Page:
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To answer the OP. DH started his at 62, about a year ago. No regrets. Nice to see the money every month on the third Wednesday. As mentioned, there are plenty of threads on this, but here is my answer.
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Old 01-08-2018, 06:51 PM   #73
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This is chart from ssa.gov site. Shows the % of distribution by age of award by age of claimant, just some food for thought as to what the majority of people are doing.

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Old 01-08-2018, 07:59 PM   #74
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Ages 65 and below, but not above, would kick in the hold harmless.
I am sorry, but I am new --what is the Hold harmless for Medicare? also what is GPO?
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Old 01-08-2018, 08:09 PM   #75
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I am sorry, but I am new --what is the Hold harmless for Medicare? also what is GPO?
I am not impacted by GPO but hold harmless definition is here:

"A medicare hold harmless provision is a legal statement prohibiting an increase to Medicare B premiums for the vast majority of American citizens. The Medicare hold harmless provision ensures that Medicare B premiums can not rise more than the previous year's cost of living increase in Social Security benefits."
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Old 01-08-2018, 08:20 PM   #76
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I am sorry, but I am new --what is the Hold harmless for Medicare? also what is GPO?


GPO is Government Pension Offset. It is a reduction in the benefit for people that receive a government pension for a job that did not require SS taxes to be paid.
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Old 01-08-2018, 08:27 PM   #77
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I am not eligible for FRA till I am 66 but SERIOUSLY considering taking SS at 65. If only for the Hold Harmless provision. My longevity based on family history and current health issues is not really conducive of me living into my 90's.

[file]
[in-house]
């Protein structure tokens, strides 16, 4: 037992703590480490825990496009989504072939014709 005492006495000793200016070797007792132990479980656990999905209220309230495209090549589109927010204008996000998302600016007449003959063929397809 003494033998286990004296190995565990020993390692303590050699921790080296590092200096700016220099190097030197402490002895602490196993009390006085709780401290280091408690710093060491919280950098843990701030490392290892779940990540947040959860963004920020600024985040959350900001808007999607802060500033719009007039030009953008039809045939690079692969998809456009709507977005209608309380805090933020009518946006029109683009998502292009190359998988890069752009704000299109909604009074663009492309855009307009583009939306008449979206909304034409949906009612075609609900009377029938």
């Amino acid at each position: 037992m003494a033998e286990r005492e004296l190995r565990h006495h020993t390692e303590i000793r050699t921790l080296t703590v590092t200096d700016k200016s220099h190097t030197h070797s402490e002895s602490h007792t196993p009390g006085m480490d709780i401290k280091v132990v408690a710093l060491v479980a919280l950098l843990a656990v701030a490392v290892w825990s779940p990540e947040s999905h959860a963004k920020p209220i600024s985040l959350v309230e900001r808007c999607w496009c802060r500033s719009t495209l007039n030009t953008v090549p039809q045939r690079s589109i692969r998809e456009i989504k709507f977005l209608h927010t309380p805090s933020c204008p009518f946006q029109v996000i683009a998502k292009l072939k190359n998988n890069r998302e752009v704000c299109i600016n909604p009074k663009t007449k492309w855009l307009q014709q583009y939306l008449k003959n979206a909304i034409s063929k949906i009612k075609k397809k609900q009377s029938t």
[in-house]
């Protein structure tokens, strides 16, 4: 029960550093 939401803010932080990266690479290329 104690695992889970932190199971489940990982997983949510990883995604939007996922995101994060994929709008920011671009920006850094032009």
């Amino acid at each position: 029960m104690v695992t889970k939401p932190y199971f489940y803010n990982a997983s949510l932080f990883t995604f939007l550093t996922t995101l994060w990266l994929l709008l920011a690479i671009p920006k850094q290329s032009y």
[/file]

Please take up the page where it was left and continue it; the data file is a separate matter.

I never thought of that. I was hoping to wait for FRA at 66 and 4, but the hold harmless ( which I just heard about on here a few days ago) is probably worth a tiny reduction in benefit. I am getting ready to do a deep dive as I approach 62 in a few months. Thanks for the suggestion.
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Old 01-08-2018, 08:45 PM   #78
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I am sorry, but I am new --what is the Hold harmless for Medicare? also what is GPO?
The definition DLDS posted is correct. I think the relevance for this thread is the "vast majority".

People who are getting SS benefits, and having the Medicare premium deducted from those benefits, can never see a decrease in their net deposit. If an individual's COLA driven benefit increase is $10 per month, and the Med premium increase should be $15/mo, the gov't will discount the Med premium by $5 so this individual's net deposit will not go down.

However, there is a minority of people who haven't started SS benefits, but are on Medicare. They pay Medicare premiums by check. They are not protected in this way - their premiums would go up the whole $15.

As it happens, my wife and I are a perfect example. She was getting SS benefits in 2015 and 2016. The 2016 COLA for SS was 0%, the increase in Medicare premiums was about $15/mo, but she didn't see any decrease in her monthly SS bank deposit. The gov't simply waived the $15.

I was over 65, on Medicare, not getting SS benefits, and paying Med premiums by check quarterly. I paid the entire increase.

Also, people who simply started Medicare in 2016 paid the full 2016 premium.
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Old 01-08-2018, 09:03 PM   #79
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This is chart from ssa.gov site. Shows the % of distribution by age of award by age of claimant, just some food for thought as to what the majority of people are doing.

While this is interesting, the reason that so may recipients take SS at 62 or before their FRA is because in many cases they have no choice... they have little or no retirement savings to rely on while delaying SS... so I would not read a lot into that distribution.
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Old 01-08-2018, 09:28 PM   #80
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IMO, Hold Harmless has less benefit the higher the SS monthly benefit is. Run thru the formulas yourself. Further, when the time ends where Hold Harmless helps, then the beneficiaries of that benefit are saddened when they may have to catch up to the rest of the pack in later years reducing or eliminating any SS monthly increase while they catch up to the rest of the group.

I once thought Hold Harmless was a big thing to consider. When I learned more, it is merely a footnote for our SS planning.

Full disclosure: DW is in the process of filing at FRA and I will be getting spousal at the end of 2018. We will be eligible to benefit if Hold Harmless comes into play. But it was not in any play of our decision process.